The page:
Naquib Amil and son (Library of Congress)
Amil, who may or may not have held the formal title of "Datu" or "Panglima" (War Leader) nevertheless was one of the most effective resistance leaders encountered during the twenty year period of the direct American presence and control in Moroland. In early January, 1913 Amil sent government agents who had come to the village of Taglibi to collect weapons back to Jolo with a simple message. "Tell the soldiers to come on and fight."
January 23, 1913 (either the caption above is erroneous or the photograph was taken a month later) a force of a little over 150 Scouts and constabulary clashed with 65-70 Tausugs under Amil and his deputy, Datu Sahipa, who were defending a large cache of firearms and ammunition. The Tausugs repelled the initial assault, inflicting 20% casualties on the attacking force and killing the American commander, Captain Patrick McNally. Although carrying the cotta in the second assault and killing two-thirds of the defenders, Amil, Sahipa and two dozen men were able to escape by a hidden underground tunnel, taking the weapons cache with them. (This and following photos - Library of Congress)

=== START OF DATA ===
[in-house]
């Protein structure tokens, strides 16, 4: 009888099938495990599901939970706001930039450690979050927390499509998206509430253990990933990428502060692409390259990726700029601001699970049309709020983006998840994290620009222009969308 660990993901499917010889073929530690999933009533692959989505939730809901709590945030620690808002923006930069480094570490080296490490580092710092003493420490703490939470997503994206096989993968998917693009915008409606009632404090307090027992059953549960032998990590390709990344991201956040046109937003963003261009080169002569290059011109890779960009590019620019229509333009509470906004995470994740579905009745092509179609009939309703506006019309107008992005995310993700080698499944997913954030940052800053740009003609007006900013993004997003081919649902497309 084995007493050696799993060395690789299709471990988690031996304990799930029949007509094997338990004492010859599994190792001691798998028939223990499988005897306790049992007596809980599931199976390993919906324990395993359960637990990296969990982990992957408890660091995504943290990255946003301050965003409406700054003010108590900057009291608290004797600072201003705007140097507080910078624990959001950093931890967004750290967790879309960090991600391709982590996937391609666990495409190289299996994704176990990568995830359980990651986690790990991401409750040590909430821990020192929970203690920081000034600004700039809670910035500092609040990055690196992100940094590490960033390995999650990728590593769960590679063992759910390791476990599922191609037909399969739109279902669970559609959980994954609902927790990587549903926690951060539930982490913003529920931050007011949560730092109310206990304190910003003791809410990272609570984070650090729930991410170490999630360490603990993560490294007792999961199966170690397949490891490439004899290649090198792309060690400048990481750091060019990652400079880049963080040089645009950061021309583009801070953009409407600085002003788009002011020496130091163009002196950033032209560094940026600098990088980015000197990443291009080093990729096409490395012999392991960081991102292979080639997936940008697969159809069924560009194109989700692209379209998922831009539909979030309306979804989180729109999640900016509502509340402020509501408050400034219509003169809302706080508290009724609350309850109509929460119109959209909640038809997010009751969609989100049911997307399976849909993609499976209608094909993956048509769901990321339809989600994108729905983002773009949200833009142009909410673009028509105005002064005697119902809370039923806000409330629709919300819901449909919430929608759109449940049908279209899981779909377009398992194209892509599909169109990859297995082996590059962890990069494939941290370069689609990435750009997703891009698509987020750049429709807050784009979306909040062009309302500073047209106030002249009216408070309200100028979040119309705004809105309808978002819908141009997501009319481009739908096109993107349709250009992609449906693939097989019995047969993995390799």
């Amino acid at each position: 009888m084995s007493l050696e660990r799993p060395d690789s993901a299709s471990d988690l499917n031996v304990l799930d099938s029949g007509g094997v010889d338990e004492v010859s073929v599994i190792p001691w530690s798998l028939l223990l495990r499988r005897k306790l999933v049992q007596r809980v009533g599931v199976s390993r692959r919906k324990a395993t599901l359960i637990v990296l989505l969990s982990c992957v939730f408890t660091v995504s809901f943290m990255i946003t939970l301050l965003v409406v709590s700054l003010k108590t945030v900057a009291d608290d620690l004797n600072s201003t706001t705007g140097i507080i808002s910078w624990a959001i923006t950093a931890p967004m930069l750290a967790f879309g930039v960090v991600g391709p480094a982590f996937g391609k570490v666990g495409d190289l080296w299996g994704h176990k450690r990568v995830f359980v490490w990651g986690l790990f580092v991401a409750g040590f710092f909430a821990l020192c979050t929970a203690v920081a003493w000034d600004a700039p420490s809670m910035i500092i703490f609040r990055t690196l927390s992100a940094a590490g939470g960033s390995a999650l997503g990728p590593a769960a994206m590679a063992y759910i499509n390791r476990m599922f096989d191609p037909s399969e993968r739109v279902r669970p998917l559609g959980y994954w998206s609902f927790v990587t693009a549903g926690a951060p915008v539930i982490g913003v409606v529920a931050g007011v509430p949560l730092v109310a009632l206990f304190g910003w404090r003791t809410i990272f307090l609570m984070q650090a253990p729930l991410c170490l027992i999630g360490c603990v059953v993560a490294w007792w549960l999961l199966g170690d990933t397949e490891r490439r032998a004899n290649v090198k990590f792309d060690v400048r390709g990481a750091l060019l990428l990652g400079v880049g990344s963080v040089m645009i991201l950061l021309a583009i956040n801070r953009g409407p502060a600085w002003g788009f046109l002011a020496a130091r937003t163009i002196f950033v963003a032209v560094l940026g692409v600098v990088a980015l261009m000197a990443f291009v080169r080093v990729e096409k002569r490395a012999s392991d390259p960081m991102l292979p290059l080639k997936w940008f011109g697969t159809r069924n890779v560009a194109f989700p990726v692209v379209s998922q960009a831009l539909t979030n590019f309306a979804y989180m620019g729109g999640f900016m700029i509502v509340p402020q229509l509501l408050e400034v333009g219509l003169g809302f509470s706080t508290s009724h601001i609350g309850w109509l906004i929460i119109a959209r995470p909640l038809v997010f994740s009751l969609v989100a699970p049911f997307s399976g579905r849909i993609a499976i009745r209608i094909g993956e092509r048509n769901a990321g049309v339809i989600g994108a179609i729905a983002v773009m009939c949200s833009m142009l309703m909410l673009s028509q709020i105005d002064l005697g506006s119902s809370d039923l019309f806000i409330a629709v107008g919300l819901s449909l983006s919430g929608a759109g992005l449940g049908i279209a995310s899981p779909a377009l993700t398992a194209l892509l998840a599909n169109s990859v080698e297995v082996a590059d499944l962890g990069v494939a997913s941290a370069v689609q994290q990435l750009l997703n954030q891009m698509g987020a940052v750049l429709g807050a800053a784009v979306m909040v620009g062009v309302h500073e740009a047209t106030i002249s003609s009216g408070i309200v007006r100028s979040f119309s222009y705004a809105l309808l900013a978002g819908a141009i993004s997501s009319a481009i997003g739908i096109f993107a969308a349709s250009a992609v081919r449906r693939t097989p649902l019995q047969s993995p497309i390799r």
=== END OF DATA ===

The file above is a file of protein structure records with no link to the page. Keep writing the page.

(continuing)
A few days later eight juramentados attacked elements of the 8th Cavalry and a Constabulary company at night at their encampment at Camp Stevers near Siet Lake. Despite a heavy-fire and a barbed wire perimeter, seven of the eight kris-wielding attackers penetrated inside the camp and wrecked havoc before being killed.
Tents of the 8th Cavalry surrounded by sharpened bamboo stakes
A cavalry horse cut up by one of the attackers
The barbed wire protective fence, with rocks inside tin cans for warning
Following the attack, the recently-formed 52nd Moro Scouts were rushed to the island